HEARING BEFORE THE UNITED STATES HOUSE OF REPRESENATIVESCOMMITTEE ON HOMELAND SECURITYSUBCOMMITTEE ON BORDER SECURITY, FACILITATION, & OPERATIONS

Assessing CBP’s Use of Facial Recognition Technology

July 27, 2022, 2:00PM Washington DC

Prepared Statement for Daniel P. Tanciar

Chairwoman Barragán, Ranking Member Higgins, and distinguished Members of the Subcommittee, thank you for the opportunity to appear today to discuss U.S. Customs and Border Protection’s (CBP) use of facial recognition technology.

My name is Daniel Tanciar and since March 2020 I have been serving as the Chief Innovation Officer at Pangiam, a company that applies computer vision and face recognition technology to define the future of trusted movement of people and goods.

Prior to joining Pangiam, I was a U.S. CBP Officer in the Office of Field Operations (OFO) for 16 years. I spent 12 of those years assigned to CBP, OFO headquarters in Washington DC. During my tenure at CBP, I worked on programs such as NEXUS, Global Entry, the Model Ports Initiative, the Immigration Advisory Program, and the CBP Mobile Program. From 2016 until my departure from CBP in March 2020, I was the Deputy Executive Director for Planning, Program Analysis, and Evaluation, the office, at that time, responsible for Biometric Entry/Exit Transformation. In that role, I was part of the leadership team that implemented the use of facial recognition for biometric exit and entry.

I am here today, in my personal capacity, to share with the subcommittee my views and experience on how CBP’s use of facial recognition technology at ports of entry strengthens security, improves the international arrivals experience, and increases operational efficiency in a manner that is consistent with privacy, civil liberties, and data protection principles.

Background

In 2013, the biometric exit mission was transferred from DHS Headquarters to CBP through the Consolidated and Further Continuing Appropriations Act of 2013 (Public Law 113-6). In 2017, CBP developed a process to use facial recognition as the means to implement biometric exit which has been mandated by Congress in multiple statutes over several decades.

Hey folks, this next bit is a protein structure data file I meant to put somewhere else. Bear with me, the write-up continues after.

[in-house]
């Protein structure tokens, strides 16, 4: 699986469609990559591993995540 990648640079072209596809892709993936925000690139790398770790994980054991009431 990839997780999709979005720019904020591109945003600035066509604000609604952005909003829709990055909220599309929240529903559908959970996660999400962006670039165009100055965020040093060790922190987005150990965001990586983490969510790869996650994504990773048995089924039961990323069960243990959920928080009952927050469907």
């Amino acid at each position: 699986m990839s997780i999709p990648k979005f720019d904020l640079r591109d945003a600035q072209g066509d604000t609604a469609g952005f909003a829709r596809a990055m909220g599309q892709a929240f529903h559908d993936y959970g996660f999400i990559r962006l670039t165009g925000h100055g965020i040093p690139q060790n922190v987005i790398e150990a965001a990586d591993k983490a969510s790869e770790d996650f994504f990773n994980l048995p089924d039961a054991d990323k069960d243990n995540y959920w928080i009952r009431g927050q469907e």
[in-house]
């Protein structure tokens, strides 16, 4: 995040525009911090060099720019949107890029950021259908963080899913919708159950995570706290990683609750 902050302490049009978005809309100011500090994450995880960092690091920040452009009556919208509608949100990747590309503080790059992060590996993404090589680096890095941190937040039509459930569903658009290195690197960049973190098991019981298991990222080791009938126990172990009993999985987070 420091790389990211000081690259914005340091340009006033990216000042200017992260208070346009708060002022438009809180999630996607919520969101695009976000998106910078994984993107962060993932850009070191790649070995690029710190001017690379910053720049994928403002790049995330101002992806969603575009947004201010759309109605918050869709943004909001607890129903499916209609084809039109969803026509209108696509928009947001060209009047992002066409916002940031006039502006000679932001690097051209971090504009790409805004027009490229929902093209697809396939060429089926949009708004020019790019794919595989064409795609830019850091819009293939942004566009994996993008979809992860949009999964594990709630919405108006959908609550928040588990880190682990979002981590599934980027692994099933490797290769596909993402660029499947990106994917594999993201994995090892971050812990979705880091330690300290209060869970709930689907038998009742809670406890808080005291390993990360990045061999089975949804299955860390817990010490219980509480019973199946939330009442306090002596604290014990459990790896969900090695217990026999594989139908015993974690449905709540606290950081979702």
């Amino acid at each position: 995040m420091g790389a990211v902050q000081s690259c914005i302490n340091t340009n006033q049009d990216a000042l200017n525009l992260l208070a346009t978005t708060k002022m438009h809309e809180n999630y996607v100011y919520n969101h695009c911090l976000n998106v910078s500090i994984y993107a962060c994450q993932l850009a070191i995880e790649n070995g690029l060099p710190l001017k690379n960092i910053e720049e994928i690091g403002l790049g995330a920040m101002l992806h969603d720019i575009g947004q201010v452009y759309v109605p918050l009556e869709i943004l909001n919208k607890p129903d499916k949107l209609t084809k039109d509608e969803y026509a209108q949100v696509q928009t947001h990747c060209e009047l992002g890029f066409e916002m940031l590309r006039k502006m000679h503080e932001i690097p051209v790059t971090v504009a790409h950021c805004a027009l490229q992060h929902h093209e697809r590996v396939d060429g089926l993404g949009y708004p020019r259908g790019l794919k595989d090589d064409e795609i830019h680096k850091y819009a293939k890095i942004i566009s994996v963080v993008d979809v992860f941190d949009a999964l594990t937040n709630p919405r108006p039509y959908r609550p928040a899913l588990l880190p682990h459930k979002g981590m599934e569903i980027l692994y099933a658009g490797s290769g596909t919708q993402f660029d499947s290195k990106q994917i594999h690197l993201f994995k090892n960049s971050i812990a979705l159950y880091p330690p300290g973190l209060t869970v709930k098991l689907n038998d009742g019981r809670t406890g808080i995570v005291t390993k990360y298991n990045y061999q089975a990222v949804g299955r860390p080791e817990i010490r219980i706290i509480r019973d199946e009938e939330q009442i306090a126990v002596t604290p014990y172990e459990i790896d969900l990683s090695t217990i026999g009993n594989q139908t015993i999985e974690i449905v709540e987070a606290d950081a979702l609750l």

The face recognition process for both entry and exit utilize existing advance passenger information (mandatory since the early 2000’s) and photographs from passports, visas, other federal documents, or previous border entries (which travelers have already submitted to the government for the purposes of international travel) to build flight-specific galleries of photo templates for those travelers on that flight. Upon boarding the aircraft or arriving in the United States, a live photograph is taken of the traveler, securely transmitted to CBP’s TVS, where it is matched against the gallery of templates. If the live photo is matched to the photo template of a U.S. citizen or another exempt category of traveler for biometric exit or entry the photo is deleted by CBP within 12 hours. If a photo is matched to the template of an individual in scope for biometric entry or exit the photo is retained and recorded as a biometric entry or exit record.

Civil Liberties and Privacy

When the biometric exit entry process was designed, civil liberties and privacy protections were built into the program at the forefront and not as an afterthought. The program included opt-out provisions, photos were only taken in places where travel documents are required to be shown (e.g. security checkpoint, boarding gate, CBP primary inspection), and photos are taken with the traveler’s knowledge with a camera in plain sight. CBP engaged with privacy advocates on several occasions, published multiple privacy impact assessments, engaged with the DHS’s Data Privacy and Integrity Advisory Committee (DPIAC) and the U.S. Privacy and Civil Liberties Oversight Board (PCLOB).

Additionally, CBP developed business requirements to govern how airports, airlines, vendors, and other partners may interact with CBP TVS and outlines their responsibilities to safeguard data, participate in audits, and post notice to travelers about biometric processing.

CBP’s facial recognition technology does not determine identity. CBP officers make the final determination of Identity. The technology is just one tool that CBP officers can use to make admissibility or enforcement decisions. The results of a face recognition match or no match in and of itself is not used as a sole means to make these decisions. Likewise, for biometric exit, If there is no match or when a traveler opts out, then airlines simply revert to scanning boarding passes and reviewing travel documents to permit boarding.

Facial Recognition Performance

Early on, CBP recognized the need to work with outside biometric experts and organizations to help them test, validate, and ensure optimal system performance. In 2014, the DHS Science and Technology Directorate (S&T) and CBP opened the Maryland Test Facility (MdTF) to test and evaluate operational processes using biometric and non-biometric technologies. Since 2018, the MdTF has held biometric rallies that test and report on various biometric acquisition and matching technologies. The MdTF team has worked closely with CBP to identify best practices to measure and report on TVS performance. The MdTF team has also conducted and published research such as measuring demographic performance and race and gender impacts of identity (Maryland Test Facility , 2022).